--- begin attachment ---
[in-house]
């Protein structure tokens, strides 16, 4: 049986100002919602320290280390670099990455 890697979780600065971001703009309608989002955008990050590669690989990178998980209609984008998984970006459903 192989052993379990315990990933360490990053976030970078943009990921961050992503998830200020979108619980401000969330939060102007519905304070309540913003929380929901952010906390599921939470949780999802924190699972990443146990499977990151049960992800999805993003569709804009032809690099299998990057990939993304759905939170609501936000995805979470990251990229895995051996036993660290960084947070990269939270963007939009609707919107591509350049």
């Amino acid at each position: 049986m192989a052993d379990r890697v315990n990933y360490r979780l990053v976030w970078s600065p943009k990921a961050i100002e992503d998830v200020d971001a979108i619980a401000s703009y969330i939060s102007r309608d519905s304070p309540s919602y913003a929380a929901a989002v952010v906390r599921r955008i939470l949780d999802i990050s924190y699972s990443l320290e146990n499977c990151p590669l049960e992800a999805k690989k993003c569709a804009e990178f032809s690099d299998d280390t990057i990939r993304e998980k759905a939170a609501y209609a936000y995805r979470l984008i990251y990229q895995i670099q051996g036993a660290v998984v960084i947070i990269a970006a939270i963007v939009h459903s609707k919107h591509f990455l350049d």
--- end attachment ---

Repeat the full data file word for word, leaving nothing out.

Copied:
[in-house]
């Protein structure tokens, strides 16, 4: 049986100002919602320290280390670099990455 890697979780600065971001703009309608989002955008990050590669690989990178998980209609984008998984970006459903 192989052993379990315990990933360490990053976030970078943009990921961050992503998830200020979108619980401000969330939060102007519905304070309540913003929380929901952010906390599921939470949780999802924190699972990443146990499977990151049960992800999805993003569709804009032809690099299998990057990939993304759905939170609501936000995805979470990251990229895995051996036993660290960084947070990269939270963007939009609707919107591509350049």
């Amino acid at each position: 049986m192989a052993d379990r890697v315990n990933y360490r979780l990053v976030w970078s600065p943009k990921a961050i100002e992503d998830v200020d971001a979108i619980a401000s703009y969330i939060s102007r309608d519905s304070p309540s919602y913003a929380a929901a989002v952010v906390r599921r955008i939470l949780d999802i990050s924190y699972s990443l320290e146990n499977c990151p590669l049960e992800a999805k690989k993003c569709a804009e990178f032809s690099d299998d280390t990057i990939r993304e998980k759905a939170a609501y209609a936000y995805r979470l984008i990251y990229q895995i670099q051996g036993a660290v998984v960084i947070i990269a970006a939270i963007v939009h459903s609707k919107h591509f990455l350049d």